The early Balochi epic poetry, which dates from the 12th century, refers to Mir Jalal Han as the ruler of all the Baloch. However, there is considerable confusion surrounding the whole region of Mir Jalal Han. Apart from the Baloch traditions and the writing of the Baloch nationalist writers, there is not sufficient historical record. The war ballads do not give much detail about his further rule and his administration. It is, however, opined that after his death, Mr Jalal Han’s kingdom was divided among his five divisional military chiefs. According to Longworth Dames, Hout were his sons, and the fifth one, jato Bibi was his daughter. The Baloch nationalist writers and poets have paid Mir Jalal Han great tribute. They consider him as the “founding father of the Baloch Nation” and the founder of the first “Baloch nation” and the founder of the first “Baloch confederacy” in Balochistan.

After beginning o the 13th century, Balochistan was attacked over and over again by the Mughals. They destroyed the Baloch polity. The economic system was damaged and oases were reduced to deserts. However, the Baloch ethnic stock, that successfully withstood the onslaughts of the Mughals, founded the Sultanate of Makkran, with kech as its capital city possibly in the late thirteenth century. Marco polo, who sailed along the Makkoran coast in his way home in 1290, describe, “Kesmacoran [Makkoran ain its capital Kech] is a kingdom having a king of its own and a peculiar language”. He further records that the people”live by merchandize and industry, for they are professed trades, and carry on much traffic by sea and land in all directions”.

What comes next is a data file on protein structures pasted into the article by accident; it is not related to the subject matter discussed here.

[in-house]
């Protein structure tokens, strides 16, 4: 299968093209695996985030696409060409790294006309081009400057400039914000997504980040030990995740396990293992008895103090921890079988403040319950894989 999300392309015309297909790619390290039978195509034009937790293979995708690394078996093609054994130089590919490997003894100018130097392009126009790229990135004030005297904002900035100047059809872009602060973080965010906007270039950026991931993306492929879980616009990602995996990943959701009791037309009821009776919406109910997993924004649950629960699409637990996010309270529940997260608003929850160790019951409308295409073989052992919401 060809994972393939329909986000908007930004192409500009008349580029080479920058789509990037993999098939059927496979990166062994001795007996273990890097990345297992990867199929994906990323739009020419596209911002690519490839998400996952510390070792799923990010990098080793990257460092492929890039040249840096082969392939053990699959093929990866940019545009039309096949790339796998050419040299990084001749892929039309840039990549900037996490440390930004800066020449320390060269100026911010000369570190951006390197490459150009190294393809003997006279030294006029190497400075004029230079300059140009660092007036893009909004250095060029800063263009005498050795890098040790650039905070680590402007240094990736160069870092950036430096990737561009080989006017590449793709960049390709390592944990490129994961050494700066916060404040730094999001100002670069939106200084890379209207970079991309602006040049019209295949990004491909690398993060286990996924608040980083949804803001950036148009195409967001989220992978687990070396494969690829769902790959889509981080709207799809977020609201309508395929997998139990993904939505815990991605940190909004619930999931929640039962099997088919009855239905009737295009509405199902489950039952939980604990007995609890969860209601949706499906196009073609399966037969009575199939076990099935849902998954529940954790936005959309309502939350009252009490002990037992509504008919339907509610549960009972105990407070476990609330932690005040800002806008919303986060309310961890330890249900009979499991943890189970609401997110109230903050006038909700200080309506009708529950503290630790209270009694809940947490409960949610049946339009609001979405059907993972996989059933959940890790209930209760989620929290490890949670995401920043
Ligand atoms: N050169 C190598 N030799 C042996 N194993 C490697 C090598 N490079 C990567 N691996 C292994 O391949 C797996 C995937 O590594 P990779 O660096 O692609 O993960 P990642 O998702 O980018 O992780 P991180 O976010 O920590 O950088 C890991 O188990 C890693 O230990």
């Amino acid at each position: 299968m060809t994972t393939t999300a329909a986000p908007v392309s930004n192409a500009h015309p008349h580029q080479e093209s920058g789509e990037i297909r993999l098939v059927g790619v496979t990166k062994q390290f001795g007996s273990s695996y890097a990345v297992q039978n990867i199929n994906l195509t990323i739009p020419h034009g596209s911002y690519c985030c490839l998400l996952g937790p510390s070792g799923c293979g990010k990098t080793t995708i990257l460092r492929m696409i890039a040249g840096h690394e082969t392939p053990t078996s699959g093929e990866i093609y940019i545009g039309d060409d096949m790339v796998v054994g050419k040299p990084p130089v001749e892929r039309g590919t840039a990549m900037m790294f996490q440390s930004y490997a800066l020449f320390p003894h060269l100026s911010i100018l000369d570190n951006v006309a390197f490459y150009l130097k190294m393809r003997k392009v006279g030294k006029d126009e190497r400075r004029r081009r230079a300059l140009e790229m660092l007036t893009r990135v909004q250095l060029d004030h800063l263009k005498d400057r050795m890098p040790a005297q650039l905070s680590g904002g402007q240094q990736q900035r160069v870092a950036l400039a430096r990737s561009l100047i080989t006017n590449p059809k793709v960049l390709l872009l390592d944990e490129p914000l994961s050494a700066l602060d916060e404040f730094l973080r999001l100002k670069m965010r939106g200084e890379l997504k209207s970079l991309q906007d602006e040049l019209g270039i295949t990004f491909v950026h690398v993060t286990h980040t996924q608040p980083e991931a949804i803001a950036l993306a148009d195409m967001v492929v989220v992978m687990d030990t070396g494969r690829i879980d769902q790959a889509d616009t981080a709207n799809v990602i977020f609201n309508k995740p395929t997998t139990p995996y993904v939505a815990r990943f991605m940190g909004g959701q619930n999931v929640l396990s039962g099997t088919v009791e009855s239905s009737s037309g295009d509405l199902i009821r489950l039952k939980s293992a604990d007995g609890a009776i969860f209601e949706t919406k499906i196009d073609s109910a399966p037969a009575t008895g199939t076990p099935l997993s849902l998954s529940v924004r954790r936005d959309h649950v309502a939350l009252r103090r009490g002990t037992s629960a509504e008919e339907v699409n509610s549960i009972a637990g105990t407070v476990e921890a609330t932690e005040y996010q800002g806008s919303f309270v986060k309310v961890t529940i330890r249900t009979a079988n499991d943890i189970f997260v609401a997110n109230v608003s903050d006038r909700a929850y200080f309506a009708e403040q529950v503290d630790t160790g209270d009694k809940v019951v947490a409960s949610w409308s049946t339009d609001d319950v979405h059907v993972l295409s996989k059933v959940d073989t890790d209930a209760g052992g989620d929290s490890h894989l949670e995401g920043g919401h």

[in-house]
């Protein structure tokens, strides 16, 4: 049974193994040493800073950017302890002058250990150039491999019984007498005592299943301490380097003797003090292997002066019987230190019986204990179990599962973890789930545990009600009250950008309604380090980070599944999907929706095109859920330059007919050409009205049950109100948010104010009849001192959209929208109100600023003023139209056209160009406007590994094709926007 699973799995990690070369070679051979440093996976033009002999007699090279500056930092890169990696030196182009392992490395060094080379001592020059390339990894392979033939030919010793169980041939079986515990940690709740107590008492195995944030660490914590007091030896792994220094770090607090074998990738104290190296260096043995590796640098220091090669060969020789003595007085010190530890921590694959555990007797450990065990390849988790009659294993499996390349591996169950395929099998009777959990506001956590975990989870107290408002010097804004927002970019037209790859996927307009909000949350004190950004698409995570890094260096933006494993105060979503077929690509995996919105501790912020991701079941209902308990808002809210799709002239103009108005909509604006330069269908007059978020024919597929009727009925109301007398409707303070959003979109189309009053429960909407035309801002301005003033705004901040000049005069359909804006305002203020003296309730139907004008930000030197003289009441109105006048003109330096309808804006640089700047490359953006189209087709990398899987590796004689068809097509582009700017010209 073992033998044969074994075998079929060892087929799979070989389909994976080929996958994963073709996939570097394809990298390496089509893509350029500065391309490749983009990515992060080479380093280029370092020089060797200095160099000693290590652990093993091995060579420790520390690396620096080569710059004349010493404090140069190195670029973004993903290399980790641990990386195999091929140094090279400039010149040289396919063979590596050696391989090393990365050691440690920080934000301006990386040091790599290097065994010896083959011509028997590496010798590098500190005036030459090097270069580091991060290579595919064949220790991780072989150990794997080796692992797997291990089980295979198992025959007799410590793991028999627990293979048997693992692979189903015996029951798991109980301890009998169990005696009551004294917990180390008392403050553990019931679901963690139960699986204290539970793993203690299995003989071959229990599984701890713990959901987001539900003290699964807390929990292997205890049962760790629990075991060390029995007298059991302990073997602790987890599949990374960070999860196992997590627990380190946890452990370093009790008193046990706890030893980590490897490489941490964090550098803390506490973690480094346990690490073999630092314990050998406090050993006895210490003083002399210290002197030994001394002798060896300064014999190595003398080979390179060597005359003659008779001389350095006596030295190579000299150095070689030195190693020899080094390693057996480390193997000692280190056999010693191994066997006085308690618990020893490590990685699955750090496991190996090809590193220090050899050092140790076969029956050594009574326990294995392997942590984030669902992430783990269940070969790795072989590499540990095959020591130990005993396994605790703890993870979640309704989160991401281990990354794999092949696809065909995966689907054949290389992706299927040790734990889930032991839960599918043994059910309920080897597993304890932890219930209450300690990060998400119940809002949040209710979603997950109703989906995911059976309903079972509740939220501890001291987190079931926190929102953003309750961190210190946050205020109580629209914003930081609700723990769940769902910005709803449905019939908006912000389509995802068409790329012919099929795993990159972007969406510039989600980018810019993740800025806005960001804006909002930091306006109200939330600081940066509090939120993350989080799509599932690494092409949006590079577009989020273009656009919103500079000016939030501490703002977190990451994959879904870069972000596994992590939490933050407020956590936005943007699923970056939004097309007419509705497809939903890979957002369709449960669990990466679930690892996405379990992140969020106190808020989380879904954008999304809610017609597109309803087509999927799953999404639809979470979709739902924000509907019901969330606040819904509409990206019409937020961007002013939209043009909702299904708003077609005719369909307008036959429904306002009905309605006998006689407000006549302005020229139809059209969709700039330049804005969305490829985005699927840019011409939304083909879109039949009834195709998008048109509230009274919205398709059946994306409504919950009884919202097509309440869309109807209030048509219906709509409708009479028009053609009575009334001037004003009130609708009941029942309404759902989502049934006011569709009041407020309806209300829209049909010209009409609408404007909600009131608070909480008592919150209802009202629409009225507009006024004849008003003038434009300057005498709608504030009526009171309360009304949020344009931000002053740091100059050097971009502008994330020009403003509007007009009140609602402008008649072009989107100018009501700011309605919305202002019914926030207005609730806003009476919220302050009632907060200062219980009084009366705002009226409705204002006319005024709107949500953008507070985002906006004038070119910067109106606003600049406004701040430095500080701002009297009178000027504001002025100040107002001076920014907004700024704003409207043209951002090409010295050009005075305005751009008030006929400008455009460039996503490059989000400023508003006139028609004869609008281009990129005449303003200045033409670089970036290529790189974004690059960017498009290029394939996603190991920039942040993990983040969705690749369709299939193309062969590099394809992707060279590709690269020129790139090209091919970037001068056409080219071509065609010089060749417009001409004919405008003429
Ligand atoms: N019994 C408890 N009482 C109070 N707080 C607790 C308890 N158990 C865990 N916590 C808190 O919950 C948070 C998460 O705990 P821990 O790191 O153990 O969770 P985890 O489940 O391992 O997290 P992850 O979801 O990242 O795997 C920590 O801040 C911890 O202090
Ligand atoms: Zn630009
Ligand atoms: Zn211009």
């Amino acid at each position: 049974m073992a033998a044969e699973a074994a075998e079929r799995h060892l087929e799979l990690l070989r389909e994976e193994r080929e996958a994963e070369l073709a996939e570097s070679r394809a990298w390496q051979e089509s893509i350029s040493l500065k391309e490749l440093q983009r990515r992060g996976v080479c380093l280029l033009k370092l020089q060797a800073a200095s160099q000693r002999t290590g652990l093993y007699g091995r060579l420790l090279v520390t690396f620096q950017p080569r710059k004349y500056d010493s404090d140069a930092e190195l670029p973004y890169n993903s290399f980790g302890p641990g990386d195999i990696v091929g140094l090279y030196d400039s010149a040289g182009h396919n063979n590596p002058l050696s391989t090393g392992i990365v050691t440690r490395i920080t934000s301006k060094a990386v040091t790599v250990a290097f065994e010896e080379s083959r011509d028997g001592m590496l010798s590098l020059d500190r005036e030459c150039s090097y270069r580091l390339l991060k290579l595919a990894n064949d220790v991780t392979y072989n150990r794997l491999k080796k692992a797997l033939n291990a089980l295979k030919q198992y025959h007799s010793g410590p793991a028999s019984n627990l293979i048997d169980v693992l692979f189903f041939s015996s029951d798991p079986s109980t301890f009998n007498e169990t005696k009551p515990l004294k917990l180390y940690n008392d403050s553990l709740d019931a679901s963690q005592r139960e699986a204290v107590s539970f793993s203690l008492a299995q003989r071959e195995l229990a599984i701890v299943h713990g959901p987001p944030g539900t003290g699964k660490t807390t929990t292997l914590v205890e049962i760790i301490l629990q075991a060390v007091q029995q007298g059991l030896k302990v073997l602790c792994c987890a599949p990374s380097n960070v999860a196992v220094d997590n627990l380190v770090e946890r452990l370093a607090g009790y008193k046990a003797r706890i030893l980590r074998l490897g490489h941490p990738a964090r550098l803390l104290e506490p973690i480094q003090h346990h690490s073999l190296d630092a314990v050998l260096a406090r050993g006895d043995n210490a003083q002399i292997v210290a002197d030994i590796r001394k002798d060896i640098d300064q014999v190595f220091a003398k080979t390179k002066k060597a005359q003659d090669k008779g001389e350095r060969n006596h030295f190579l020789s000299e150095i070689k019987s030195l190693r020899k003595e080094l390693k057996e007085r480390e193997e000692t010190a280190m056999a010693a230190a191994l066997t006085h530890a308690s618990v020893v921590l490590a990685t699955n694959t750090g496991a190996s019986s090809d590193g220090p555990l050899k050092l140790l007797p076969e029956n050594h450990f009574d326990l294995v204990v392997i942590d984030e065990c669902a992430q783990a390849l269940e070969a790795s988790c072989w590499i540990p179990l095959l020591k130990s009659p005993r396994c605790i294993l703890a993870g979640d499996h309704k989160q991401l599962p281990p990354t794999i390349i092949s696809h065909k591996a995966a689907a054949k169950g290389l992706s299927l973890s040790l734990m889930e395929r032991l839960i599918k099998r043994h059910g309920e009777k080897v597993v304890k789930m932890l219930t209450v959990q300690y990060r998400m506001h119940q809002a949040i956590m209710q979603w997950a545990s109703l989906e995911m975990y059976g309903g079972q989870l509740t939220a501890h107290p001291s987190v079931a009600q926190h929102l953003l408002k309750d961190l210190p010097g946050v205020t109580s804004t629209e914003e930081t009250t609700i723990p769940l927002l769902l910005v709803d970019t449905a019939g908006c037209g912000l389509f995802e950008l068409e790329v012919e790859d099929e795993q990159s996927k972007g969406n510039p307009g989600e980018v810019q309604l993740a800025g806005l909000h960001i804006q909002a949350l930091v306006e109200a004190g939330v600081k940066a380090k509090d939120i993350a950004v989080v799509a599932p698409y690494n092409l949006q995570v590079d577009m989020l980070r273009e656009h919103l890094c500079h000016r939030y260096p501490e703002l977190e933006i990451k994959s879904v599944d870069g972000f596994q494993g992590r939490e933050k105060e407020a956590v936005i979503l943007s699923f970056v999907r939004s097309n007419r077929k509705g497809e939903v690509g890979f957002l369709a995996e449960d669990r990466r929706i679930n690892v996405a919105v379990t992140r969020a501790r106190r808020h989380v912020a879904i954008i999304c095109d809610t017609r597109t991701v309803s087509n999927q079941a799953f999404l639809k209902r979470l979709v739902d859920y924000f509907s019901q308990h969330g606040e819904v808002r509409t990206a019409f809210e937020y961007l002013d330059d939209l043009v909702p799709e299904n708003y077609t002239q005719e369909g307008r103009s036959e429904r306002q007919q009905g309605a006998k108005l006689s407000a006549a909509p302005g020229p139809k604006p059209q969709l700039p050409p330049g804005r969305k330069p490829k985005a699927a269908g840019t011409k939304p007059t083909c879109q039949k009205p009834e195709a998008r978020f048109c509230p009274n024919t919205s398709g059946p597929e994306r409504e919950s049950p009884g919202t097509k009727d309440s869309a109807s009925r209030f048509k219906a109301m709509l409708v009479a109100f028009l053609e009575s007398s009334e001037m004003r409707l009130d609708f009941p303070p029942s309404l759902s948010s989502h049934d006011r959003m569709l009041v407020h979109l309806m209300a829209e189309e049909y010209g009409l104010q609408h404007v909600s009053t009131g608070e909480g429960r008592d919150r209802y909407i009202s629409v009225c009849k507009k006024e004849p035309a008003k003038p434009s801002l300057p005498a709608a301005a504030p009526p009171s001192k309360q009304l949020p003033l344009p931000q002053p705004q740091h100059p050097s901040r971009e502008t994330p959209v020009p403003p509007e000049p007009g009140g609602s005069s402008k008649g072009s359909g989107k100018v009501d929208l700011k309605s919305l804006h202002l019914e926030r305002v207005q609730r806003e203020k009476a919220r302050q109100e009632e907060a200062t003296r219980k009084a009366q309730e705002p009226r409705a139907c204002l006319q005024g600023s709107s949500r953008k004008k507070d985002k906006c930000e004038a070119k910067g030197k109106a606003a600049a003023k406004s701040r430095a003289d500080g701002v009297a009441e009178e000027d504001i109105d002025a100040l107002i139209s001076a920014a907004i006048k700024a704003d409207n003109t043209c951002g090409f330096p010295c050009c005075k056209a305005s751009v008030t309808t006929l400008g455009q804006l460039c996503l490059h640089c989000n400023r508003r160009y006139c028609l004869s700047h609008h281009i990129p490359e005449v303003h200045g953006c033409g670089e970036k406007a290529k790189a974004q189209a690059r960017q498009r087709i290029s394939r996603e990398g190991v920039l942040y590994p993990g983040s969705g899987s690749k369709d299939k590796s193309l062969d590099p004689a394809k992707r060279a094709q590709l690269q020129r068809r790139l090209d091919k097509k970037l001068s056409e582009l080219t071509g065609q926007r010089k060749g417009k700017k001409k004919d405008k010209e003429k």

Consequently, resistance against alien inroads over long period of time instilled among the Baloch tribes feeling of cohesion. Headed by Mir Chakar Rind, a tribal confederacy, referred by historians as the “Rind-Lashari union”, emerged in 1485, The Rind-Lashari confederacy was one of the largest Baloch tribal confederacies stretching from Kirman in the west to the Indus River Valley in the east, thus for the first time uniting all Baloch areas in the late 15th century. The confederacy as indicated, was mainly centred around around the two the most powerful tribes of Rind and Lashairs, each in trun, and constituted a loosely organized federation of several lesser tribes. In 1487, Mir Chakar Rind transferred the confederacy’s capital from Kech, Makkoran to Sive (Sibi), eastern Balochistan. Having consolidated his power in eastern Balochistan, Mir Chakar also advanced into Punjab, taking Multan and southern parts of Punjab, taking Multan and southern parts of Punjab in the early 16th century.